U3 is a company producing a proprietary method of auto-launching applications from specially formatted USB flash drives. Flash drives adhering to the U3 specification are termed U3 smart drives.
“U3 smart drives” differ from traditional USB flash drives because they come preinstalled with the U3 Launchpad, which looks similar to the Windows OS start menu and controls program installation. The method only works with recent Microsoft Windows systems. Applications are allowed to write files or information to the host computer, but this information must be removed when the flash drive is ejected. Customizations and settings are instead stored with the application on the flash drive.
U3 flash drives are USB flash drives with a specific hardware and software setup:
- The hardware configuration causes Windows disk management to show two drives:
- A read-only ISO 9660 volume on an emulated CD-ROM drive with an autorun configuration to execute the U3 LaunchPad, and
- A standard flash drive (FAT formatted) that includes a hidden “SYSTEM” folder with installed applications.
- U3 compliant applications can be (optionally) preloaded by manufacturers.
The U3 Launchpad is a program manager that is preinstalled on every U3 smart drive, and is set to autoplay on insertion. A partition with the U3 Launchpad pretends to be a CD/DVD-ROM device in order to add USB mass storage device autoplay functionality on pre-Windows XP SP2 systems, or systems whose USB autoplay has been intentionally disabled.
The U3 Launchpad and U3 Applications runs on Windows 2000 SP4+, XP or newer. The U3 launchpad will work with Windows Vista as of version 220.127.116.11. Data will continue to be accessible from any OS capable of reading from USB Mass Storage Devices, unless the U3 device is password-protected. Compatibility issues have been noted as late as July 2007 under Windows XP Pro between certain Windows drivers that are associated with high-volume data transfers to CD writers and with certain drivers employed by digital video cameras, resulting in a full crash of the XP operating system. According to Sandisk’s community forums, as of Feb ’08 many users are still exhibiting Vista compatibility issues with U3 equipped flash drives regardless of the U3 launchpad version. Apparently this is related to specific hardware/firmware versions of the flash drive itself, as removing the U3 software will still not allow Vista to recognize the USB key. While Sandisk has claimed that a patch for the U3 is in the works, Microsoft has released an update to Vista (KB940199), allowing some users to successfully use the flash drive as intended. One of the affected USB Flash drives is the SanDisk Cruzer Titanium series with device numbers 2.17, 2.18, 2.19 and 2.20. By March 2008, SanDisk has released a new Launchpad update for these device versions of Cruzer Titanium that will make these devices fully compatible with Windows Vista. This will allow Vista users to both use the drive for data storage and the U3 functionality as they are used to under Windows XP, including the password protection.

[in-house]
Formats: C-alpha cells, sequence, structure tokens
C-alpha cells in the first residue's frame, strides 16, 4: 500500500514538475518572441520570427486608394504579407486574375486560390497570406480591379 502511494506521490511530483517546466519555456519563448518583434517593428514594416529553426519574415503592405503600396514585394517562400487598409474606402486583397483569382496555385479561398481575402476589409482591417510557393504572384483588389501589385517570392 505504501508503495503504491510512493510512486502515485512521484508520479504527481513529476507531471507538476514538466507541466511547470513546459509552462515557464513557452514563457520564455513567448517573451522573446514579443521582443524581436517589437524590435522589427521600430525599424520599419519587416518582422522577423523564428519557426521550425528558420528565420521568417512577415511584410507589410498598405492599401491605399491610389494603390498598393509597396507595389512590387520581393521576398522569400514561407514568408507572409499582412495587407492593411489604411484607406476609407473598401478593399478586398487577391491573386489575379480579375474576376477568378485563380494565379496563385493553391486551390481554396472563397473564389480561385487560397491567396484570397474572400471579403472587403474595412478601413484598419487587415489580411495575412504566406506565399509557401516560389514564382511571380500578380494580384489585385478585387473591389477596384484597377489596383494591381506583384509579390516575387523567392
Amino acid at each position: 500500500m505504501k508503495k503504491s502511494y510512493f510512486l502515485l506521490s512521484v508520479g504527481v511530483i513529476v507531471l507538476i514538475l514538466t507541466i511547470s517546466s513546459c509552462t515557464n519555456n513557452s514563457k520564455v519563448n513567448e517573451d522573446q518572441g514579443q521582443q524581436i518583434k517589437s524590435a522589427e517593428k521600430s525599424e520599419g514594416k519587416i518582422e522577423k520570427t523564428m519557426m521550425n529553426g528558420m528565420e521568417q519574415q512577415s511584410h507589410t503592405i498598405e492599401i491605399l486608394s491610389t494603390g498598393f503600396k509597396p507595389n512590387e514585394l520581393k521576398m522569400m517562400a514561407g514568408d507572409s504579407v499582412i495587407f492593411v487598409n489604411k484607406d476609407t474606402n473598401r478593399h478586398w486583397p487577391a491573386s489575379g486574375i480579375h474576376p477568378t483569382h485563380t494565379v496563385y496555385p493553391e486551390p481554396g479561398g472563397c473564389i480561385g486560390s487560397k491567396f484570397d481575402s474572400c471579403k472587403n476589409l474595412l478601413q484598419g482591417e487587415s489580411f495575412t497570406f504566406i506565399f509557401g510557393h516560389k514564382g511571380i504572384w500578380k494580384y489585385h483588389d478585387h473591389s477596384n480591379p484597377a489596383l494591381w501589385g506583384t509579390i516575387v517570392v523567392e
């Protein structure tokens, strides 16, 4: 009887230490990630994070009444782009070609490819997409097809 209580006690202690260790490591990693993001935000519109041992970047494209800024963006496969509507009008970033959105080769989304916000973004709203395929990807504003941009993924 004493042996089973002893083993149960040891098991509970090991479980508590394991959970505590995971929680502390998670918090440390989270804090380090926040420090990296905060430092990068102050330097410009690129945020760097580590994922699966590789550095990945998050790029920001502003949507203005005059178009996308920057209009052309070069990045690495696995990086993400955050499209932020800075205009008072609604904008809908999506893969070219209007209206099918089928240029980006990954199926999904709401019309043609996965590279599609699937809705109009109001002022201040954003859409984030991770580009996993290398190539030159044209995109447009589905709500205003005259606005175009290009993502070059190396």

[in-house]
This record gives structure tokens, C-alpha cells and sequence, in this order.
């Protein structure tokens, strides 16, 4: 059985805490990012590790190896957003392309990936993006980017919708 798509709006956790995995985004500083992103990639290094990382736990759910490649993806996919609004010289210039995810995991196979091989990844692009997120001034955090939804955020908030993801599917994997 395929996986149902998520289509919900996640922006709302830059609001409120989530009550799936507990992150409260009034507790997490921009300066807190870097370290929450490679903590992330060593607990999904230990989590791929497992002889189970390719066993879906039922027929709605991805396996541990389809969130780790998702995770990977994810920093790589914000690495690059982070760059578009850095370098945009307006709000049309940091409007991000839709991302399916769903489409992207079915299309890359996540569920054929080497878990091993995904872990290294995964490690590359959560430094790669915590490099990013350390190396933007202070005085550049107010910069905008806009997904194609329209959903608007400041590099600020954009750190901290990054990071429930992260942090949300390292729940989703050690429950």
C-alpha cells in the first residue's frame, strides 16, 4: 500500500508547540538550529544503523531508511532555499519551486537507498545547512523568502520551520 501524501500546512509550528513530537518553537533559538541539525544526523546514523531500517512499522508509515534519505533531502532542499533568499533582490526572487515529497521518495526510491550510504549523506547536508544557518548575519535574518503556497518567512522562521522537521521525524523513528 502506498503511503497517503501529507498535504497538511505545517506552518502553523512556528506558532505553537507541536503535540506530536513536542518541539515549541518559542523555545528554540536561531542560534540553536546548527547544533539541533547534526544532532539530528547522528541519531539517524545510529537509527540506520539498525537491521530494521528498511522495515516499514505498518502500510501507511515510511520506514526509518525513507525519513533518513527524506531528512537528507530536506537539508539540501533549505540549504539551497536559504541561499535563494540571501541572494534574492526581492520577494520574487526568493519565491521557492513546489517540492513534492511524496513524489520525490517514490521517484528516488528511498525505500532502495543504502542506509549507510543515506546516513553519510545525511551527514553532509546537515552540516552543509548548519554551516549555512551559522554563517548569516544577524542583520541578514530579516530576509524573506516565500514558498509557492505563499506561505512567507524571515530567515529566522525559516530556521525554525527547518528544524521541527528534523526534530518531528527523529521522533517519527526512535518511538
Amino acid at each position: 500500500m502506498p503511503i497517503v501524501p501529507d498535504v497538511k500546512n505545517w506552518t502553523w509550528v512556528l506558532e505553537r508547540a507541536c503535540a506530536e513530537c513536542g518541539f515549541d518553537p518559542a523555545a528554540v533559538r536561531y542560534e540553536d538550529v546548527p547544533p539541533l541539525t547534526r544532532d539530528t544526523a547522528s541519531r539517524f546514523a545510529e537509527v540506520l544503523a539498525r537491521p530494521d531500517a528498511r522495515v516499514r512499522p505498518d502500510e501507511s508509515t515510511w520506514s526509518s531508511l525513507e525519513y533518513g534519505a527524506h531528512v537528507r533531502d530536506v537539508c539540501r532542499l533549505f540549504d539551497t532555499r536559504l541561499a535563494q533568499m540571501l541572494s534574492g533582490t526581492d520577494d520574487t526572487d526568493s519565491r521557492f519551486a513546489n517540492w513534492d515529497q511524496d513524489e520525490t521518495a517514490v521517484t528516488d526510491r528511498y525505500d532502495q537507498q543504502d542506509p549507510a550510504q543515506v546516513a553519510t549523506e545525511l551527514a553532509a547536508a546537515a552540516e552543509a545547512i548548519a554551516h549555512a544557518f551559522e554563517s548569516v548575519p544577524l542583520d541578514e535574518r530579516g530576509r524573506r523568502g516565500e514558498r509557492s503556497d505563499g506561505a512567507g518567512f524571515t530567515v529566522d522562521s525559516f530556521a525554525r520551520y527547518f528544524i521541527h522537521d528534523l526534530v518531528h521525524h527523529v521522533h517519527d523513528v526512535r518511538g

- Software can be taken with all its personalized settings to any computer running a compatible version of Microsoft Windows (though no other operating system), with no need to install the software if not already there, or to use different settings and options, and no need for administrator access privileges.
- Software support
- Software is available from the U3 site, including, amongst others Trillian (instant messaging client), OpenOffice.org, FileZilla, Mozilla Firefox, and Skype. Some recent software compatibility concerns have surfaced, including incompatibility of newer Firefox versions with U3. However, updated versions of programs have made an appearance, like in the case of Mozilla Firefox.
- Ease of use
- Programs are run from the Launchpad, functionally similar to the Windows Start menu familiar to most users of Windows XP.
- No need of admin rights
- New software can be downloaded to a U3 flash drive without the requirement for administrative privileges on the host computer. However, removal of the U3 launchpad requires administrative rights.
- Virus protection
- Many U3 drives come with virus protection software which gives protection against being infected by or spreading computer viruses.
- Data security
- Most U3 drives on the market feature a security lock within the U3 Launchpad. This loads the CD partition first and can be user-configured to require a password to be entered; otherwise the data partition will not load. The drive is supposed to seal itself after a certain number of invalid password entries, requiring a reformat.
Sandisk and Microsoft have recently announced a partnership to develop a new line of portable USB-based hardware. This series, purportedly named StartKey, is expected to replace U3 by the end of 2008, making the U3 format obsolete.